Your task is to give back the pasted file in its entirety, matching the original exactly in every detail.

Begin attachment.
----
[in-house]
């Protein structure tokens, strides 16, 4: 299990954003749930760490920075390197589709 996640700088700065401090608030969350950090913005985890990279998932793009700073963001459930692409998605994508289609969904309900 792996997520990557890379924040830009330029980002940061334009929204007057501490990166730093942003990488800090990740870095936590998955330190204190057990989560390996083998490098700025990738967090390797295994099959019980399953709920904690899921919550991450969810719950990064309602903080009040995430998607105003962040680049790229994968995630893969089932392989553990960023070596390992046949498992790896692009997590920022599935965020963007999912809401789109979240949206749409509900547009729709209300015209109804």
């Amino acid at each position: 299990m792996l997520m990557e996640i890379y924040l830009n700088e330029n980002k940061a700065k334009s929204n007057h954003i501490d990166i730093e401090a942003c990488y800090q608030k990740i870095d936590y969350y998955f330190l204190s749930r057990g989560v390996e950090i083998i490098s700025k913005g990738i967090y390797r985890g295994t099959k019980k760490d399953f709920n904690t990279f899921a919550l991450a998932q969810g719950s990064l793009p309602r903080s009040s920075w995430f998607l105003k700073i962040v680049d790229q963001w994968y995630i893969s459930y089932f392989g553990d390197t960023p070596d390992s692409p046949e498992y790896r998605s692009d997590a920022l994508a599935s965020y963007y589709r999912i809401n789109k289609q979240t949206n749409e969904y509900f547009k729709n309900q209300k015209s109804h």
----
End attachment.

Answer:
[in-house]
């Protein structure tokens, strides 16, 4: 299990954003749930760490920075390197589709 996640700088700065401090608030969350950090913005985890990279998932793009700073963001459930692409998605994508289609969904309900 792996997520990557890379924040830009330029980002940061334009929204007057501490990166730093942003990488800090990740870095936590998955330190204190057990989560390996083998490098700025990738967090390797295994099959019980399953709920904690899921919550991450969810719950990064309602903080009040995430998607105003962040680049790229994968995630893969089932392989553990960023070596390992046949498992790896692009997590920022599935965020963007999912809401789109979240949206749409509900547009729709209300015209109804």
């Amino acid at each position: 299990m792996l997520m990557e996640i890379y924040l830009n700088e330029n980002k940061a700065k334009s929204n007057h954003i501490d990166i730093e401090a942003c990488y800090q608030k990740i870095d936590y969350y998955f330190l204190s749930r057990g989560v390996e950090i083998i490098s700025k913005g990738i967090y390797r985890g295994t099959k019980k760490d399953f709920n904690t990279f899921a919550l991450a998932q969810g719950s990064l793009p309602r903080s009040s920075w995430f998607l105003k700073i962040v680049d790229q963001w994968y995630i893969s459930y089932f392989g553990d390197t960023p070596d390992s692409p046949e498992y790896r998605s692009d997590a920022l994508a599935s965020y963007y589709r999912i809401n789109k289609q979240t949206n749409e969904y509900f547009k729709n309900q209300k015209s109804h």